Sciencemadness Discussion Board

Some fun with a really obscure compound.

woelen - 6-4-2021 at 12:01

I have been experimenting with chlorite quite a few times. This time I tried something quite different with chlorite ions, making the mercury(II) salt of it. On internet, there hardly is any information on it. I tried to make the compound from a weakly acidic solution. Not too much, because chlorite ions and acid react with each other, forming ClO2. On the other hand, the solution also should not be neutral, because of the strong tendency of Hg(2+) ions to hydrolyse and form basic compounds. I think that I succeeded nicely in this.

Isolation and storing the compound is another thing. It cannot be safely stored and is so unstable, that it decomposes violently, apparently without any reason. Fortunately no accident occurred, most serious issue was having a cloud of HgCl2-smoke in my lab :o
I, however, avoided personal exposure to this cloud and could vent it outside. If I had any exposure, it must have been very small. This experiment nicely demonstrates that working with micro quantities strongly mitigates and risks. If this 'accident' would have happened with gram quantities, things could have been quite different. Below follows the web page with pictures and a description of the little 'accident'.

Bedlasky - 6-4-2021 at 17:14

I cannot open the link. Is problem on my side or your side?

njl - 6-4-2021 at 17:43

Works for me

vano - 6-4-2021 at 21:09

Works for me too

[Edited on 7-4-2021 by vano]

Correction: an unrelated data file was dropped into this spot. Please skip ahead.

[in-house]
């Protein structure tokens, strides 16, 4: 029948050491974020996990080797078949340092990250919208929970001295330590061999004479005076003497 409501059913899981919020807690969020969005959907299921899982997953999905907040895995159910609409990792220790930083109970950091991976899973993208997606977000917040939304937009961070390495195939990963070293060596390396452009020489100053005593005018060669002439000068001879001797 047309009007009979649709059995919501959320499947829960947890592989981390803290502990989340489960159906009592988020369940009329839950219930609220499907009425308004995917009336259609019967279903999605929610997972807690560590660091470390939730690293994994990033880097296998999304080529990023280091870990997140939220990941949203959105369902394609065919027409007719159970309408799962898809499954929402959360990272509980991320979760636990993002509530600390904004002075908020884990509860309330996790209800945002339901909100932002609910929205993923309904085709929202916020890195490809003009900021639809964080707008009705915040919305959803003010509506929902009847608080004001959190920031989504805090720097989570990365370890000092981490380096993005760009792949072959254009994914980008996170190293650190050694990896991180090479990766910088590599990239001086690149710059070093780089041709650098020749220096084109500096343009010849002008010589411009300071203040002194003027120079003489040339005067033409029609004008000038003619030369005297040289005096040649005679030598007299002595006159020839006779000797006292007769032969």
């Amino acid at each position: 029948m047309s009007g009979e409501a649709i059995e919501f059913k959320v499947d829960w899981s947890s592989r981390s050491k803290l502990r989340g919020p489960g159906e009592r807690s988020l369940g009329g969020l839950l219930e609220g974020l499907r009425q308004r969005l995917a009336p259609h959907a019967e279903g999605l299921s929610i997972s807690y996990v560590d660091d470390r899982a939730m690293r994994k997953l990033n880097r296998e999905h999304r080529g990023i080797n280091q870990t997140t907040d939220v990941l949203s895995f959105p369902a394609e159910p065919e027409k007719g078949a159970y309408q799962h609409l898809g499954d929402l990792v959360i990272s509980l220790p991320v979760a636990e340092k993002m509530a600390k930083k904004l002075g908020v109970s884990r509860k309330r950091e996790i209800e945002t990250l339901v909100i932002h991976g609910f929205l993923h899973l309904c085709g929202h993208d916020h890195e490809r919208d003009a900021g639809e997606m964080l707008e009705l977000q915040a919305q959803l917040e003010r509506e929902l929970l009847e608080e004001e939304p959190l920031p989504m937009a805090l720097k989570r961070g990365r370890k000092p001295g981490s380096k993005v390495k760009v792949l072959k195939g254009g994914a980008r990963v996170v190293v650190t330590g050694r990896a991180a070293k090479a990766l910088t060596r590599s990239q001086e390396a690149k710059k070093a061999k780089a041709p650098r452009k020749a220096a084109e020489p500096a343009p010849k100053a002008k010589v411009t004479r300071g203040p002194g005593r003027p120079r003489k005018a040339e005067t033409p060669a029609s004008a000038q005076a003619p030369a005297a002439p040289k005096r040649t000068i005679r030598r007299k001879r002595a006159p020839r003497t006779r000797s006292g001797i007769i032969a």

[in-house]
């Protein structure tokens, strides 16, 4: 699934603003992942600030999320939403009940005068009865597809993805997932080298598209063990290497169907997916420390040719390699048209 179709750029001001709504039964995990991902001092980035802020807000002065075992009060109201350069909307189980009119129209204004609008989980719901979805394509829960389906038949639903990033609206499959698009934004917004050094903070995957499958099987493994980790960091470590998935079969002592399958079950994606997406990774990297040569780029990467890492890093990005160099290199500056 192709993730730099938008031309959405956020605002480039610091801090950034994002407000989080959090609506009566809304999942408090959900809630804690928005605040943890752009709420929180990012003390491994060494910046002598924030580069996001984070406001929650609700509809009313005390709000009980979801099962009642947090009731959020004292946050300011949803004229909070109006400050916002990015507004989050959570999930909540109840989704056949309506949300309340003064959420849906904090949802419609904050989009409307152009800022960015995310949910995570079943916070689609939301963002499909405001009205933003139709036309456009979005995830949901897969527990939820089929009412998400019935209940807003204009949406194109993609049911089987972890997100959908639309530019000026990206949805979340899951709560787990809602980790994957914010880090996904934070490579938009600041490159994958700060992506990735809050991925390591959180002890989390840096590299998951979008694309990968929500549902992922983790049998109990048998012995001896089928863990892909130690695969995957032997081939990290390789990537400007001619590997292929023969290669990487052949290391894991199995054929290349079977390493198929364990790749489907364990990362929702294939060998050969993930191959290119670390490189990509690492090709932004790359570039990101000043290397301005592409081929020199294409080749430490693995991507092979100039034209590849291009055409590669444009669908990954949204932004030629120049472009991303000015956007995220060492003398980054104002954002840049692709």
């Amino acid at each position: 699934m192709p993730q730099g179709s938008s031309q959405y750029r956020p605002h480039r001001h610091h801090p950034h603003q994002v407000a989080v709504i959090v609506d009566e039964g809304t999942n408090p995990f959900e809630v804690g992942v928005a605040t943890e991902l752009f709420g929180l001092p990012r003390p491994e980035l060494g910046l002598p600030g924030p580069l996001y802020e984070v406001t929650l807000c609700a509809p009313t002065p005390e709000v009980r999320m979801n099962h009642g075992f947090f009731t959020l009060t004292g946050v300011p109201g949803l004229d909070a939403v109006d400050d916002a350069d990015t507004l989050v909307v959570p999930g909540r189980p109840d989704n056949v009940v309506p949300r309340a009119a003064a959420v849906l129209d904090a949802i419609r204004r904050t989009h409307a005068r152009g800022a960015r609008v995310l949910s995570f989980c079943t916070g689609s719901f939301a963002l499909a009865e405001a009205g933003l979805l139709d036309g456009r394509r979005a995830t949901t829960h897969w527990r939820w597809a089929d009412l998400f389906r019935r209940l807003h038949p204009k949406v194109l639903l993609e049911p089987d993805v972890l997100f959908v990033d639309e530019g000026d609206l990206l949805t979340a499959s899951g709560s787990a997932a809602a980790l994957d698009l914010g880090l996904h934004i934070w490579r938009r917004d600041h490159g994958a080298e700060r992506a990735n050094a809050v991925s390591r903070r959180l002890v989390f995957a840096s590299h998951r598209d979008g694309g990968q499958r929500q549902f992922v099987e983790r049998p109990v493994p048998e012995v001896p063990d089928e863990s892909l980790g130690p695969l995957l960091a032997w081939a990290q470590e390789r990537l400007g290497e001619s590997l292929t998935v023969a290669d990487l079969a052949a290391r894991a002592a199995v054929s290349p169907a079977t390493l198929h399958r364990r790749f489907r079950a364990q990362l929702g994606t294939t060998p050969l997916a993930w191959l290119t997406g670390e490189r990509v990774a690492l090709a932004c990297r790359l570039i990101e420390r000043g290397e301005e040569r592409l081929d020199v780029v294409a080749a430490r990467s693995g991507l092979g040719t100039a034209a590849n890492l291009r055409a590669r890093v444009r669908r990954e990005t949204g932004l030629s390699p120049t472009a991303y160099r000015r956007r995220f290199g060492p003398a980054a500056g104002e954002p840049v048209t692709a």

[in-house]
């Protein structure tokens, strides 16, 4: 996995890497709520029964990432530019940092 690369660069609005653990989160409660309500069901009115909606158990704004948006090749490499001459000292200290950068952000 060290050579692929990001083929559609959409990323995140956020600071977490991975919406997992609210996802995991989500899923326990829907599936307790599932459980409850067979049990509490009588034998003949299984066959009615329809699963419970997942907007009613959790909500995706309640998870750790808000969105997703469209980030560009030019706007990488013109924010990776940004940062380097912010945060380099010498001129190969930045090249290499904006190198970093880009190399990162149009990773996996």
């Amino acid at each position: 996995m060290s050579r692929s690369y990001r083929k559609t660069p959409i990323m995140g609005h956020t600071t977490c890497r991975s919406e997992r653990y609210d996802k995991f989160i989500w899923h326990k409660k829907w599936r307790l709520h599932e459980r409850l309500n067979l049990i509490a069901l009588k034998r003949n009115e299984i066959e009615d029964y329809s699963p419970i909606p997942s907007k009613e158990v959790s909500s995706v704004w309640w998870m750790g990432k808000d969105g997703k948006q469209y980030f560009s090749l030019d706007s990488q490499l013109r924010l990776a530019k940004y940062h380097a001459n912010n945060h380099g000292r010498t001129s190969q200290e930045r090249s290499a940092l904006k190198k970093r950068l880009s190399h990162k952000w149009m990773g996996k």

Bedlasky - 6-4-2021 at 21:57

Oh sorry, now it works :).

Fery - 6-4-2021 at 23:26

Hi Woelen, we are exposed to Hg without knowing. Replacing amalgam at stomatology, few mg released. Eating sea fish (depending on the area of fishing, very polluted area seems to be Baltic sea - read the info on the package where is the origin of the fish) - again some Hg intake (but still under EU limits). Vaccination - circa 1 mg of Hg in ampoule (at the time of my childhood, maybe now they use different compound in vaccines?).

Diachrynic - 7-4-2021 at 03:22

Hi woelen, another nice experiment unknown to me before.

I have looked it up in Gmelin and the description matches yours nicely, down to the red color and the spontaneous self decomposition with white smoke of HgCl2. This comes from Gmelins handbook of inorganic chemistry, mercury part B - 2 pages 696-697. It also mentions the yellow Hg(I) chlorite salt which is even less stable.

Attachment: MercuryChloriteGmelin.pdf (342kB)
This file has been downloaded 140 times

njl - 7-4-2021 at 04:53

Fery, I can't speak for slightly older generations of vaccines but modern ones contain mercury on the microgram scale, and I believe it's actually micrograms of a mercury compound so there's even less actual Hg entering the body.

EthidiumBromide - 7-4-2021 at 09:11

Mercury may not even be present in most modern vaccines (this does depend on the type of vaccine though). Thiomersal, the mercury-containing compound used as a vaccine preservative, isn't used in many vaccine formulations anymore. Other compounds, usually not containing heavy metals, are used in its place.

[Edited on 7-4-2021 by EthidiumBromide]

karlos³ - 7-4-2021 at 09:39

Quote: Originally posted by njl  
Fery, I can't speak for slightly older generations of vaccines but modern ones contain mercury on the microgram scale, and I believe it's actually micrograms of a mercury compound so there's even less actual Hg entering the body.

The issue with this was, that organomercuric compounds are far more toxic than inorganic mercury, even as their salts, more on par with inhalation of quantities of Hg vapor.
So you have to put that into relation.

Panache - 10-4-2021 at 05:41